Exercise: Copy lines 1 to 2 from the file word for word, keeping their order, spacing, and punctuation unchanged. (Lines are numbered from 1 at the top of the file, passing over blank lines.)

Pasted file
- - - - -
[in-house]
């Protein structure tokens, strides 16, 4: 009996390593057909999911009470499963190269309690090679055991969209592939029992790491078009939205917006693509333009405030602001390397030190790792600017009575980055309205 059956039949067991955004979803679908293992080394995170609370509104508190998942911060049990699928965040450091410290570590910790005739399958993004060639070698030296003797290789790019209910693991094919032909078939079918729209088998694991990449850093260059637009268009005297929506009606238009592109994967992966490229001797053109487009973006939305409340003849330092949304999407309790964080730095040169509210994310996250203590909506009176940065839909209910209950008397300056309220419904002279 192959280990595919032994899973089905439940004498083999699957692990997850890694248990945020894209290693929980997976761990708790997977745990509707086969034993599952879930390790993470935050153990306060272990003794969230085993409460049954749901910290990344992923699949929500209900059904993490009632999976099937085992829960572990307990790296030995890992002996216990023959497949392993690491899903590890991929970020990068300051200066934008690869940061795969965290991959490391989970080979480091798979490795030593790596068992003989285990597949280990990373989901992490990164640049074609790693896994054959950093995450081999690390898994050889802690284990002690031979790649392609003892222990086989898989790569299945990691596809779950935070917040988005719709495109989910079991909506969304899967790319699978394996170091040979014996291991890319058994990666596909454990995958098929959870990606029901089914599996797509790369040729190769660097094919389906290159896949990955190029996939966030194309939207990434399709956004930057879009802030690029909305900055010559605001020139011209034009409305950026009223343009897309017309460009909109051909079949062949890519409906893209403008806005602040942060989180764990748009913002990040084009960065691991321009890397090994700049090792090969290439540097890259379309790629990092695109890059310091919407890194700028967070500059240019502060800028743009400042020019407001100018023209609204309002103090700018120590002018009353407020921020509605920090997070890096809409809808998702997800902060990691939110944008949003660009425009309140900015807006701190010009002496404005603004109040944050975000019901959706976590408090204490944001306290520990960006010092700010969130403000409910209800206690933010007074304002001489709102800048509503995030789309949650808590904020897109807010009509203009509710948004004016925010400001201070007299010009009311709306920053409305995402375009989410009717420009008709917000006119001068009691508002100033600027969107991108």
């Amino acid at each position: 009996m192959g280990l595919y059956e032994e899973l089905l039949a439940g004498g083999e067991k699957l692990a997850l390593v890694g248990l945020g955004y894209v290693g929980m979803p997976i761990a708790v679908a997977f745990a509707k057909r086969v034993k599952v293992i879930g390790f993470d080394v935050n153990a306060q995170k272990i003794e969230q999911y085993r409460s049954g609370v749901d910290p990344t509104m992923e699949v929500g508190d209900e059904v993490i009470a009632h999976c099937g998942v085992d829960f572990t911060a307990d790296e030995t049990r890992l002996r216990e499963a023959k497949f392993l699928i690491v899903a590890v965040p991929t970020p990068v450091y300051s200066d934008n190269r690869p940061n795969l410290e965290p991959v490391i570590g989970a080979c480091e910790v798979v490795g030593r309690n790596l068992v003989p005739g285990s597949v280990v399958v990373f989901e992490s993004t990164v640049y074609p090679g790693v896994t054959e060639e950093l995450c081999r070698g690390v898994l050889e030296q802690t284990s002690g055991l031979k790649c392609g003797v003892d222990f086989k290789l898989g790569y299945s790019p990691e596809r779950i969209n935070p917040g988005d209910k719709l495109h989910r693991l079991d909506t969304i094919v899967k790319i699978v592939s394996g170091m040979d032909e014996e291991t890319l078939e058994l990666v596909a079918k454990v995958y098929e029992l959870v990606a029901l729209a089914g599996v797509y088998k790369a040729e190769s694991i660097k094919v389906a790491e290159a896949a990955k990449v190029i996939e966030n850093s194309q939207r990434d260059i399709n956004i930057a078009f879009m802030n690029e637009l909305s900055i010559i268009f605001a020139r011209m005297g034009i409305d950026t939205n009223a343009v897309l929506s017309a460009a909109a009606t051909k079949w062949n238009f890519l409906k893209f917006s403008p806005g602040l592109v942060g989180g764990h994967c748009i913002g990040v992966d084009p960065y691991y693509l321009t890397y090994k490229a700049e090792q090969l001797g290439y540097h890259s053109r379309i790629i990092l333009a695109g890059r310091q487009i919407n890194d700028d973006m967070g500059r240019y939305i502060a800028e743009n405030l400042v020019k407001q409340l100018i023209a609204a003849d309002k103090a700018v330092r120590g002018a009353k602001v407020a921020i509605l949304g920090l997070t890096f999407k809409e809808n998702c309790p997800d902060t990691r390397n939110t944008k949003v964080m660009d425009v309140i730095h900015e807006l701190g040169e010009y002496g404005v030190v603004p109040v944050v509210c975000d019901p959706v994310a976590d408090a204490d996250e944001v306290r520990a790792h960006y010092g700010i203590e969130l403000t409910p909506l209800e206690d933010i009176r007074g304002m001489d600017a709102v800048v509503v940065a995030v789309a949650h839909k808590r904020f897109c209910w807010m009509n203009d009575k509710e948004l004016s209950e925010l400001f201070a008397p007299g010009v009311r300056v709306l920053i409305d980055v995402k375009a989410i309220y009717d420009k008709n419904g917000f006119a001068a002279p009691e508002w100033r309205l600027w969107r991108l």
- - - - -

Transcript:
[in-house]
């Protein structure tokens, strides 16, 4: 009996390593057909999911009470499963190269309690090679055991969209592939029992790491078009939205917006693509333009405030602001390397030190790792600017009575980055309205 059956039949067991955004979803679908293992080394995170609370509104508190998942911060049990699928965040450091410290570590910790005739399958993004060639070698030296003797290789790019209910693991094919032909078939079918729209088998694991990449850093260059637009268009005297929506009606238009592109994967992966490229001797053109487009973006939305409340003849330092949304999407309790964080730095040169509210994310996250203590909506009176940065839909209910209950008397300056309220419904002279 192959280990595919032994899973089905439940004498083999699957692990997850890694248990945020894209290693929980997976761990708790997977745990509707086969034993599952879930390790993470935050153990306060272990003794969230085993409460049954749901910290990344992923699949929500209900059904993490009632999976099937085992829960572990307990790296030995890992002996216990023959497949392993690491899903590890991929970020990068300051200066934008690869940061795969965290991959490391989970080979480091798979490795030593790596068992003989285990597949280990990373989901992490990164640049074609790693896994054959950093995450081999690390898994050889802690284990002690031979790649392609003892222990086989898989790569299945990691596809779950935070917040988005719709495109989910079991909506969304899967790319699978394996170091040979014996291991890319058994990666596909454990995958098929959870990606029901089914599996797509790369040729190769660097094919389906290159896949990955190029996939966030194309939207990434399709956004930057879009802030690029909305900055010559605001020139011209034009409305950026009223343009897309017309460009909109051909079949062949890519409906893209403008806005602040942060989180764990748009913002990040084009960065691991321009890397090994700049090792090969290439540097890259379309790629990092695109890059310091919407890194700028967070500059240019502060800028743009400042020019407001100018023209609204309002103090700018120590002018009353407020921020509605920090997070890096809409809808998702997800902060990691939110944008949003660009425009309140900015807006701190010009002496404005603004109040944050975000019901959706976590408090204490944001306290520990960006010092700010969130403000409910209800206690933010007074304002001489709102800048509503995030789309949650808590904020897109807010009509203009509710948004004016925010400001201070007299010009009311709306920053409305995402375009989410009717420009008709917000006119001068009691508002100033600027969107991108």